Departing Wollongong Hawks general manager Stuart Wilkinson has slam-dunked rumours of the club's imminent demise, insisting the team's future is safe in the National Basketball League.
Mr Wilkinson officially stepped down on Friday, ending a brief six-month tenure in the GM's chair.
He has taken on a senior management role with C3 Church Thirroul, a position he has long sought.
Mr Wilkinson flatly refuted suggestions he was abandoning ship, claiming speculation the Hawks were in financial trouble was well off the mark.
"I'm definitely not leaving this club in the lurch," he said.
"What's happened over the last three weeks with the bigger crowds we're getting is really testimony of what Wollongong can do for the Hawks. It's shown that they can rally together from [city] council through to business and all the way through to local families, that they can come together and support their team.
"It's not about big money being put in. It's about exactly what's happened the last couple of weeks. Every business doing a little bit to promote or get involved or invest or turn up at the game. Those things tick the boxes in a big way for sustainability."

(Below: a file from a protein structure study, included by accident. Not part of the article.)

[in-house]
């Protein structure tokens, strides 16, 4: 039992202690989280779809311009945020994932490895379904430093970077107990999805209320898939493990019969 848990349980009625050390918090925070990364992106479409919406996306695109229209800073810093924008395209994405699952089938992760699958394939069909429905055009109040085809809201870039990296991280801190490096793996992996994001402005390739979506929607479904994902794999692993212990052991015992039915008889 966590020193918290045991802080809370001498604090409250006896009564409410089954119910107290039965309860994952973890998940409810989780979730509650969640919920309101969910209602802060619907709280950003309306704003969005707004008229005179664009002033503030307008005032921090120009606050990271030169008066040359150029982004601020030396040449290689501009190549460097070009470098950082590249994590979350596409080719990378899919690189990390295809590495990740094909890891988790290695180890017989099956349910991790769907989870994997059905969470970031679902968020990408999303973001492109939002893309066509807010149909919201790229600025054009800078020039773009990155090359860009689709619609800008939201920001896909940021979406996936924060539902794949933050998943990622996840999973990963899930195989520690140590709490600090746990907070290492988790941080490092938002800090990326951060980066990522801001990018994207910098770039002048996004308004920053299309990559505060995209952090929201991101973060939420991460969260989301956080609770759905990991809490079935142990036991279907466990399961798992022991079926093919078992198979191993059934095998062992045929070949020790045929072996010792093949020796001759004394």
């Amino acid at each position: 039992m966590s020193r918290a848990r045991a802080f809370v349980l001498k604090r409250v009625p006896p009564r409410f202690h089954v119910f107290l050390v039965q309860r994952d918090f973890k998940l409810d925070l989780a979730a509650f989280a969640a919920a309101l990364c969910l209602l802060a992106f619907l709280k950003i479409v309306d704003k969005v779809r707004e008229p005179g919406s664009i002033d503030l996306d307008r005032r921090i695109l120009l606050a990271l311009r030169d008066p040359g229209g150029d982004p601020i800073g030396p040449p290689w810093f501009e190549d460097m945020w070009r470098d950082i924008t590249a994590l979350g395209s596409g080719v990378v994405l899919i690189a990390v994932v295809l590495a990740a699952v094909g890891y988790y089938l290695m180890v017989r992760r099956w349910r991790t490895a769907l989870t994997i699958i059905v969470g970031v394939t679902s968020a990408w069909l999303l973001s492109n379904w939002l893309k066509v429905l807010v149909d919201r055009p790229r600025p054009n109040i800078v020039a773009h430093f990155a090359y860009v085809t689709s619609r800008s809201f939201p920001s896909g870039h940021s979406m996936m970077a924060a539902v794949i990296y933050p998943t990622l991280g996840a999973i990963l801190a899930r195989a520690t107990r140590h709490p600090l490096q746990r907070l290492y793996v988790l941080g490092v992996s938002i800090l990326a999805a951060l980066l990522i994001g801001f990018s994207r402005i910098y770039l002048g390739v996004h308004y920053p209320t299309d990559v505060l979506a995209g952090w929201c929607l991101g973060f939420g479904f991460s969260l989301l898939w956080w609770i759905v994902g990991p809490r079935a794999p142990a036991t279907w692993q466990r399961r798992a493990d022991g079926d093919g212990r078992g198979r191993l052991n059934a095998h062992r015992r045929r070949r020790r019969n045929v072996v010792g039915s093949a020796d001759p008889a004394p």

The departure of Arun Jagatramka from the Hawks board of directors will have no effect on the club's multi-year sponsorship deal with Wollongong Coal.
Mr Jagatramka sponsored the Hawks when he owned Gujarat NRE but has nothing to do with the club's existing deal with Wollongong Coal, which recently gave assurances it would continue to fulfil the terms of the contract.
"Things have played out with the challenges that our major partner has had, and there's been concern from everyone, from the community to the media and the NBL," Mr Wilkinson said.
"The good thing has been that the NBL has been proactive and hasn't been waiting for something to go pear-shaped, which it hasn't yet. We haven't had any indication otherwise from Wollongong Coal that it will. There's an agreement in place and they've committed to honour that."
Mr Wilkinson is convinced the NBL doesn't want to lose its last remaining foundation team.
"The league has come on board and they're working with the clubs, so there's a support there; a safety net if you like," he said.
"From a confidence point of view, I've never seen that in three years I've been here, and in talking to other people, that kind of level of support has never been there from the NBL.
"The NBL needs eight teams to meet their contracted obligations next year and there's no other team out there that is going to be able to fill that spot.
"A draft draw has been released ... the club is in a good position, and the good thing is the league is in a good position and going through a growth period."